Patients leaving the emergency department before care is rendered continues to plague emergency departments (ED) across the country, cascading downstream affects to the rest of the healthcare organization. Prior to the pandemic, Penn Medicine Lancaster General Hospital averaged approximately 1% of patients left without being seen (LWBS); national benchmark is approximately 2%. During fiscal year 2022, we saw a significant rise in the metric; reporting 4-5% on a monthly basis. We focused on implementing measures to impact the measure due to our dedication to our community and response to local competitors within the market. We focused on three areas to improve: 1) more efficient discharge process (goal: by noon) and daily census management, 2) expanded urgent care and primary care practice hours to meet the demand of our lower acuity population, and 3) physical footprint improvements of the organization.
Several measures were implemented to drive success for this project. First, we put in place a provider triage initiative within the waiting area which included expanding hours and redesigning workflows. Daily census huddle dashboards were created to improve transparency of data in real time to all operational leaders. The visibly of the daily goal kept all disciplines aligned to the common purpose of increasing patient flow efficiencies and decreasing LWBS. In order to improve throughput, we implemented a new workflow called “15 and go.” The initiative focused on giving the ED a push/pull process when transferring patients to the units. The floor nurse would review the patients’ story within 15 minutes of being alerted to the order for transfer. The nurse can note in the electronic medical record (EMR) that he/she has reviewed and has no further questions about the patient. A green check mark notification will show for the ED staff alerting them to schedule transport. Our discharge readiness process has been revamped with new workflow collaboration with case management. New milestones were created to allow the process to be more transparent and seamless. In addition, we created a dashboard for quick, real time visibility on each patient’s milestones. Lastly, we created a unit called the transitional discharge unit (TDU) to aggregate patients who are medically stable for discharge but encounter barriers with placement. Using an existing med/surg unit, we created an algorithm for specific patient transfers. We created a new transfer order set to minimize unnecessary tasks for these medically stable patients (example: vital signs every 4 hours).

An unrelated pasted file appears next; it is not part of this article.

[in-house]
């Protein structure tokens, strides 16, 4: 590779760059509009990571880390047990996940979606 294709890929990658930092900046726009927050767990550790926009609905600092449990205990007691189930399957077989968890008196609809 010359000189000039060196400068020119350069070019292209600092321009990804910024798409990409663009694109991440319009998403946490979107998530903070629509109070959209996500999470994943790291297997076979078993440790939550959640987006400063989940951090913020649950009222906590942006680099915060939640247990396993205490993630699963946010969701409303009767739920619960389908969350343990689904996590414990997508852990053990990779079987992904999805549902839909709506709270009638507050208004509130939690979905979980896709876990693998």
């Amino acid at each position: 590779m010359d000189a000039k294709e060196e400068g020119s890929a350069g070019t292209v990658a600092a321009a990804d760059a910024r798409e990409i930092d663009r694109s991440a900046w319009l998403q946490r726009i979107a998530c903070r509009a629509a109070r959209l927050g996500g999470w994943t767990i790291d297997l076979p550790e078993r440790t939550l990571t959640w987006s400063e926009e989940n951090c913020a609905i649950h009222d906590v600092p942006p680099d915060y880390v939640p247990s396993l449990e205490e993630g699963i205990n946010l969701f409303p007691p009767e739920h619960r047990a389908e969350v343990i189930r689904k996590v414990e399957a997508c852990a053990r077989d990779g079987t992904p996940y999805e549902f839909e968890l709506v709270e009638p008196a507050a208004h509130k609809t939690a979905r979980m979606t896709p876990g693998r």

Through the work of these initiatives, we have been able to reduce our left without being seen metric back to 1.07% and increase patient throughput.
After completing this learning activity, the participant will be able to assess innovations being used by other professionals in the specialty and evaluate the potential of implementing the improvements into practice.